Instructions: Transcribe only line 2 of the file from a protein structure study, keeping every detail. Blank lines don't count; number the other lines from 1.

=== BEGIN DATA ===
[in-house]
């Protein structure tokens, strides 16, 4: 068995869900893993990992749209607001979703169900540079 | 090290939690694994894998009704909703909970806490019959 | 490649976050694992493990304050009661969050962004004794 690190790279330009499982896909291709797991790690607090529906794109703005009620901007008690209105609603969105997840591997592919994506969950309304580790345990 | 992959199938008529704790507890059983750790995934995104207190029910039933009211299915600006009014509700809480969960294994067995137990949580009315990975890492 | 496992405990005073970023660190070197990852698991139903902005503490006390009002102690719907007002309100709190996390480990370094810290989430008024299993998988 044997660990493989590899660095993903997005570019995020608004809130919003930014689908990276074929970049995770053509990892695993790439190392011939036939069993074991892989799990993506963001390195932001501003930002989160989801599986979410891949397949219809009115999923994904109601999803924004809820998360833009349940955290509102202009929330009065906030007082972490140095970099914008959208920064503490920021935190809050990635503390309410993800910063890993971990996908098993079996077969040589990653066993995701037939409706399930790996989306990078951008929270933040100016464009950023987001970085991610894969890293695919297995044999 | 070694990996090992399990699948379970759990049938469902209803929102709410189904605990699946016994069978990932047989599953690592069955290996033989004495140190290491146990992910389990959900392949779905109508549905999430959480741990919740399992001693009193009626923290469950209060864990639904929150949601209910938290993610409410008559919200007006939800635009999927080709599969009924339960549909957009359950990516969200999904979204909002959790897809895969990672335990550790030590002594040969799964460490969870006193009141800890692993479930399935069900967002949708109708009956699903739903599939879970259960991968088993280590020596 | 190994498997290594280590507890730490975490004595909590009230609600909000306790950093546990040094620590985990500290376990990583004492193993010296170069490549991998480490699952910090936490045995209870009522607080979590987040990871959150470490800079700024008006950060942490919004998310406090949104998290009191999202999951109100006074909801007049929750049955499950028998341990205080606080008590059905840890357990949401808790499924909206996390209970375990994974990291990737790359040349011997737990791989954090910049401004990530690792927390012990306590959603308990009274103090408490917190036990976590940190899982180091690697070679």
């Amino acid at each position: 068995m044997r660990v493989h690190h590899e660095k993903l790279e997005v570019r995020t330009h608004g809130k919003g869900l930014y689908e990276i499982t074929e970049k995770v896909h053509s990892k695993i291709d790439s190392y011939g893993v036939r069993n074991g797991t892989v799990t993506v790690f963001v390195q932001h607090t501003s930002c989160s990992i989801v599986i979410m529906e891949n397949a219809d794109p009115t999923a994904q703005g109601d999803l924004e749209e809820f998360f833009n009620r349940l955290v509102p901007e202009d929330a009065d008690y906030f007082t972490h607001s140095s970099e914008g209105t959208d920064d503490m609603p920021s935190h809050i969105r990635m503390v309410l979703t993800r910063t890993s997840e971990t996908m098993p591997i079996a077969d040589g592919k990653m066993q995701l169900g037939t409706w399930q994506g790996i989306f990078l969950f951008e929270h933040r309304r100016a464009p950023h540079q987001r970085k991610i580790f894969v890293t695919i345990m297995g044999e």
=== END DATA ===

């Protein structure tokens, strides 16, 4: 068995869900893993990992749209607001979703169900540079 | 090290939690694994894998009704909703909970806490019959 | 490649976050694992493990304050009661969050962004004794 690190790279330009499982896909291709797991790690607090529906794109703005009620901007008690209105609603969105997840591997592919994506969950309304580790345990 | 992959199938008529704790507890059983750790995934995104207190029910039933009211299915600006009014509700809480969960294994067995137990949580009315990975890492 | 496992405990005073970023660190070197990852698991139903902005503490006390009002102690719907007002309100709190996390480990370094810290989430008024299993998988 044997660990493989590899660095993903997005570019995020608004809130919003930014689908990276074929970049995770053509990892695993790439190392011939036939069993074991892989799990993506963001390195932001501003930002989160989801599986979410891949397949219809009115999923994904109601999803924004809820998360833009349940955290509102202009929330009065906030007082972490140095970099914008959208920064503490920021935190809050990635503390309410993800910063890993971990996908098993079996077969040589990653066993995701037939409706399930790996989306990078951008929270933040100016464009950023987001970085991610894969890293695919297995044999 | 070694990996090992399990699948379970759990049938469902209803929102709410189904605990699946016994069978990932047989599953690592069955290996033989004495140190290491146990992910389990959900392949779905109508549905999430959480741990919740399992001693009193009626923290469950209060864990639904929150949601209910938290993610409410008559919200007006939800635009999927080709599969009924339960549909957009359950990516969200999904979204909002959790897809895969990672335990550790030590002594040969799964460490969870006193009141800890692993479930399935069900967002949708109708009956699903739903599939879970259960991968088993280590020596 | 190994498997290594280590507890730490975490004595909590009230609600909000306790950093546990040094620590985990500290376990990583004492193993010296170069490549991998480490699952910090936490045995209870009522607080979590987040990871959150470490800079700024008006950060942490919004998310406090949104998290009191999202999951109100006074909801007049929750049955499950028998341990205080606080008590059905840890357990949401808790499924909206996390209970375990994974990291990737790359040349011997737990791989954090910049401004990530690792927390012990306590959603308990009274103090408490917190036990976590940190899982180091690697070679």